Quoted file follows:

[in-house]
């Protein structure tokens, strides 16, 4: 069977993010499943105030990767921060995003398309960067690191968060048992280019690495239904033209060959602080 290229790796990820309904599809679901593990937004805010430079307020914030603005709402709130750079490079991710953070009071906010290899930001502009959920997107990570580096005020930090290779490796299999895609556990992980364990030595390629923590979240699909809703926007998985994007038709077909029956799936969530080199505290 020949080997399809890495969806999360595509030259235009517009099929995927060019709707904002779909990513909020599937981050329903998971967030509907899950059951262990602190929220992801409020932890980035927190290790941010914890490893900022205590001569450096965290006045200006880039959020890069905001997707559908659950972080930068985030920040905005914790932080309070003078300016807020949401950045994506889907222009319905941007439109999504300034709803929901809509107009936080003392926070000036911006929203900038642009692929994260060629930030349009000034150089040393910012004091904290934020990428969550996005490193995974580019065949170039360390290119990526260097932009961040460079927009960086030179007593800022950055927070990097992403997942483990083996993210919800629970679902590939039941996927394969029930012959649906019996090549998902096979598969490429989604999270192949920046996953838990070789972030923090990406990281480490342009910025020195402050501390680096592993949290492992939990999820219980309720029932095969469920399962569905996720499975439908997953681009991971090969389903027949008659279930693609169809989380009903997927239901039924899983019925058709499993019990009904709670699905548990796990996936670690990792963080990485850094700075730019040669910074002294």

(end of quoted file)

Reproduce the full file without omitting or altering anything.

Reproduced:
[in-house]
């Protein structure tokens, strides 16, 4: 069977993010499943105030990767921060995003398309960067690191968060048992280019690495239904033209060959602080 290229790796990820309904599809679901593990937004805010430079307020914030603005709402709130750079490079991710953070009071906010290899930001502009959920997107990570580096005020930090290779490796299999895609556990992980364990030595390629923590979240699909809703926007998985994007038709077909029956799936969530080199505290 020949080997399809890495969806999360595509030259235009517009099929995927060019709707904002779909990513909020599937981050329903998971967030509907899950059951262990602190929220992801409020932890980035927190290790941010914890490893900022205590001569450096965290006045200006880039959020890069905001997707559908659950972080930068985030920040905005914790932080309070003078300016807020949401950045994506889907222009319905941007439109999504300034709803929901809509107009936080003392926070000036911006929203900038642009692929994260060629930030349009000034150089040393910012004091904290934020990428969550996005490193995974580019065949170039360390290119990526260097932009961040460079927009960086030179007593800022950055927070990097992403997942483990083996993210919800629970679902590939039941996927394969029930012959649906019996090549998902096979598969490429989604999270192949920046996953838990070789972030923090990406990281480490342009910025020195402050501390680096592993949290492992939990999820219980309720029932095969469920399962569905996720499975439908997953681009991971090969389903027949008659279930693609169809989380009903997927239901039924899983019925058709499993019990009904709670699905548990796990996936670690990792963080990485850094700075730019040669910074002294």